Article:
In 2003, David Grand, Ph.D., created a new form of therapy for trauma recovery known as Brainspotting. It was developed as a result of his continuous work with survivors of trauma, in particular those who survived the tragic events of 9/11.

Brainspotting is derived from a combination of Somatic Experiencing[1] (SE) and Eye Movement Desensitisation and Reprocessing[2] (EMDR). These are both effective tools in their own right for the promotion of healing from psychological trauma. The therapy involves a dual attunement on the side of the therapist, whereby the therapist is attuned to the therapeutic relationship with the client, as well as the clients brain-body (or neuro-physiological) responses.[3]

What is Brainspotting?

 During a therapy session, we very often fix our eyes on a certain point when recalling a memory or speaking about a certain topic. This is not a new behaviour, but focus on this phenomenon for the purposes of therapy and healing is a relatively new approach.

Brainspotting refers to the discovery of certain eye positions that lead to greater access to the internal environment of the client. Typically, a laser pointer is used, with the client following the laser with their eyes across a horizontal and then a vertical axis. This is to locate an eye position that holds emotional resonance related to one’s issues or traumatic memories.[4] In a session, a client will begin to discuss a certain issue with the therapist, and they will be guided in identifying the physical sensations they experience in association with the specific issue. The ‘brainspot’ is then located by a following of the pointing rod and an assessment by the client, the therapist’s relational attunement, and the therapist’s observation of neurophysiological responses (i.e. facial tics, clenched hands, or a shift in posture.)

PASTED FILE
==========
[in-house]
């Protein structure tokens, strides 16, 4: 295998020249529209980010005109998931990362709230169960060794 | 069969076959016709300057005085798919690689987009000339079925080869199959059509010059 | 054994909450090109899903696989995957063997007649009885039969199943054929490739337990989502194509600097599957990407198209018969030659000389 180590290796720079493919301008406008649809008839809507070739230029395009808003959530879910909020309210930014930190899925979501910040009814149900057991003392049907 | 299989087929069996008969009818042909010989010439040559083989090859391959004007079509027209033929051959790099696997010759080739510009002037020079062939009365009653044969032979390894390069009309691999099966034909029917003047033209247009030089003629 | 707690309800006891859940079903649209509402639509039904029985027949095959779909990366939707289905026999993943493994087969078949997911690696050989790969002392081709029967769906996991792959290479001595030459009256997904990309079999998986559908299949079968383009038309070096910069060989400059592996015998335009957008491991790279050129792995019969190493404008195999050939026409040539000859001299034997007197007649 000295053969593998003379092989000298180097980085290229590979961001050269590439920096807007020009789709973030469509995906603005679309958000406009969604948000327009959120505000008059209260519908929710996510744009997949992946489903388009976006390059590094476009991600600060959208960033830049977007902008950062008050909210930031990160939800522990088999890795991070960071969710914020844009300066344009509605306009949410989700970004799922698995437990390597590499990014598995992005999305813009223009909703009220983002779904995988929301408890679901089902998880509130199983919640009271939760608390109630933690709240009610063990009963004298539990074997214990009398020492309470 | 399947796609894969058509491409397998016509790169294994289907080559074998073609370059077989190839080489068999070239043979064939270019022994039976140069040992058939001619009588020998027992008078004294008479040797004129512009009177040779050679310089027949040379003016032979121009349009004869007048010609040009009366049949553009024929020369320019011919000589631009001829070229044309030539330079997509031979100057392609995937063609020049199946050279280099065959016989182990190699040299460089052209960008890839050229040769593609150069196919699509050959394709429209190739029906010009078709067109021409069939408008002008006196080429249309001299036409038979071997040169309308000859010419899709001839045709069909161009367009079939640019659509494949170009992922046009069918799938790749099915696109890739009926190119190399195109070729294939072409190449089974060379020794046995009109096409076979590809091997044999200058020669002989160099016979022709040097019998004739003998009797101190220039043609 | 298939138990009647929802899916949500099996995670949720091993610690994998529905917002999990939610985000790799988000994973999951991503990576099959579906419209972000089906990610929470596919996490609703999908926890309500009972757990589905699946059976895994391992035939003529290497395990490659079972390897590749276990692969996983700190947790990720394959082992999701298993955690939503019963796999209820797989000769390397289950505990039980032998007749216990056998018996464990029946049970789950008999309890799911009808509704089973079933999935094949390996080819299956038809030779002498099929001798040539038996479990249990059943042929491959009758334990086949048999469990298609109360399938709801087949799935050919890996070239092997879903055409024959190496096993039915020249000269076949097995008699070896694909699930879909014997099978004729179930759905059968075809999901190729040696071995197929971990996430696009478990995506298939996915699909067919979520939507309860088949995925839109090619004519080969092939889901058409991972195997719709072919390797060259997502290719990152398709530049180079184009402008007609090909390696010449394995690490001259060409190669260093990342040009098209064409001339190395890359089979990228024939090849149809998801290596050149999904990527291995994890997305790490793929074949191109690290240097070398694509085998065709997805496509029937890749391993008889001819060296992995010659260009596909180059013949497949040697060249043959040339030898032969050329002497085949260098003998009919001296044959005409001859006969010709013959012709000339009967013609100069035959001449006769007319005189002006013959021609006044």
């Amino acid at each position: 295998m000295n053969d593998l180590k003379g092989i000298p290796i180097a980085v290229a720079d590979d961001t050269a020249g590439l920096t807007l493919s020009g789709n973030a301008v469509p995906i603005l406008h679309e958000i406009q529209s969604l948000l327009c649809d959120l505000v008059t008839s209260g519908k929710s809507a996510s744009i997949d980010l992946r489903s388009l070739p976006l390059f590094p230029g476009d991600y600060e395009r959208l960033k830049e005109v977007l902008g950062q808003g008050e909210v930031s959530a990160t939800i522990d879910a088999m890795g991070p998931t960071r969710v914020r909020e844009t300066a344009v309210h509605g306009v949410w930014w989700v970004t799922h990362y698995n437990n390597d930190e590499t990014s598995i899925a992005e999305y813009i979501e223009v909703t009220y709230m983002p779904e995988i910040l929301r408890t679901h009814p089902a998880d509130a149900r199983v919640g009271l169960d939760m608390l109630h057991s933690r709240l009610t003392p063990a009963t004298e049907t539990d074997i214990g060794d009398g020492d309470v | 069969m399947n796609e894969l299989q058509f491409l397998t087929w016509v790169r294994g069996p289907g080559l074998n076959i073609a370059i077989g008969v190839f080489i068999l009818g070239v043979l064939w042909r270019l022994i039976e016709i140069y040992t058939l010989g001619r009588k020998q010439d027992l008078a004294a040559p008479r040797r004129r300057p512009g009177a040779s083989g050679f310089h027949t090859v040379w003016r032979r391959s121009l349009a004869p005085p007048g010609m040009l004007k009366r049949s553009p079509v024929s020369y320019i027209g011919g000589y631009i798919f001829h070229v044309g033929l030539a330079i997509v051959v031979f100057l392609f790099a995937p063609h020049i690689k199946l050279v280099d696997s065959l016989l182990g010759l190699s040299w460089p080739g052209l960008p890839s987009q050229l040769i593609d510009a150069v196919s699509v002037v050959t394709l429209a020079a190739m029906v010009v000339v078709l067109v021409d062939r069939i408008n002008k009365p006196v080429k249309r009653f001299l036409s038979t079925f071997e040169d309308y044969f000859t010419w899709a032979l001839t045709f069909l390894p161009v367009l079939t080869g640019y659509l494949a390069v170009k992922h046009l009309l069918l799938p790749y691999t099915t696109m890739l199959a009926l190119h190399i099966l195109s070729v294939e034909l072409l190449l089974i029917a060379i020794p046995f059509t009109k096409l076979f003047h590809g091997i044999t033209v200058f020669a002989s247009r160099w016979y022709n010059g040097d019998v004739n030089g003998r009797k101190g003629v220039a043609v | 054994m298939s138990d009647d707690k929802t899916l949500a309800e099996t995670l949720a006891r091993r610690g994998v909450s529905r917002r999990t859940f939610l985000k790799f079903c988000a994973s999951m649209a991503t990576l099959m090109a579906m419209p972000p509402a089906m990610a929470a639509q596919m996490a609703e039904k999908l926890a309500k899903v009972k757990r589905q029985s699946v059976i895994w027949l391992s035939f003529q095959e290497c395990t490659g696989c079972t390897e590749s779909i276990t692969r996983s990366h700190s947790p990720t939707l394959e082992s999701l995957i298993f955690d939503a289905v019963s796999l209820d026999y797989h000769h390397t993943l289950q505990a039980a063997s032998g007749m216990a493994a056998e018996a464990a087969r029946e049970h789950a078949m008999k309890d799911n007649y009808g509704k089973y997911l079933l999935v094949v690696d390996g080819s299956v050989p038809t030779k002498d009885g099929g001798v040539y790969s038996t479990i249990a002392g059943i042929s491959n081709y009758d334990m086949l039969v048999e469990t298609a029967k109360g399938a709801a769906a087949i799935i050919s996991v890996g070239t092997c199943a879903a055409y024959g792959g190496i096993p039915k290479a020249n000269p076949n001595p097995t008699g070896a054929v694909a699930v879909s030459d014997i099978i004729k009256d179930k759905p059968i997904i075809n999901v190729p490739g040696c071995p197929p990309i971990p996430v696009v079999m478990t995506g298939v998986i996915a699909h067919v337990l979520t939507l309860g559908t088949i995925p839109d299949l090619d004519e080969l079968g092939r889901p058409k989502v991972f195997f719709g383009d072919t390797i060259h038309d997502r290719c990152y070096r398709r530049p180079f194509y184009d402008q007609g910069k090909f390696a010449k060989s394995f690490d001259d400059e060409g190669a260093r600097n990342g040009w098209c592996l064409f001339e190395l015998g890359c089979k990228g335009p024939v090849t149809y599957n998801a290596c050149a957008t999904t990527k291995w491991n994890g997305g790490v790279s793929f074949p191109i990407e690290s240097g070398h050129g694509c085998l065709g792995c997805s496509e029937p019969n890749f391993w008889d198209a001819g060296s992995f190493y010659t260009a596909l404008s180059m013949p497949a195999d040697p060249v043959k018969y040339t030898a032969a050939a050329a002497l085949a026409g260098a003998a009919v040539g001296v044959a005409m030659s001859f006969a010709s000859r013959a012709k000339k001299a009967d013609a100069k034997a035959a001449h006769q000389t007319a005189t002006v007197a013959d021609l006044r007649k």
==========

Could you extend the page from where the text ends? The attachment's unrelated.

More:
Where You Look Affects How You Feel

‘Where you look affects how you feel’[5] is the central idea behind Brainspotting. Once the ‘brainspot’ has been identified, it is ‘sustained with focused mindful attention’, so the memories and difficult feelings that a client is dealing with can be brought to the surface and neutralised.

As in EMDR, Brainspotting is used to support reprocessing of traumatic memories and associated feelings and to retrain a client’s emotional reactions to those memories. Trauma itself, whether in the form of PTSD, Complex PTSD, or developmental trauma, is an extremely difficult and complex condition to treat, yet recovery is possible.

Our Growing Understanding of Trauma

While traditional, talk-based cognitive psychotherapies have been used for a long time in trauma treatment and do show some efficacy[6], our understanding of trauma and its full impact is still growing. Much research has been carried out to discover more about the nature of trauma; it is becoming increasingly known that it is not only stored in the mind, but deep within the body. For this reason, traditional talk-based therapies don’t always fully target it. Trauma is buried deep in the subconscious the nervous system, so new approaches to accessing and releasing it are needed if the landscape of trauma treatment is going to change and improve.

Who Can Benefit from Brainspotting?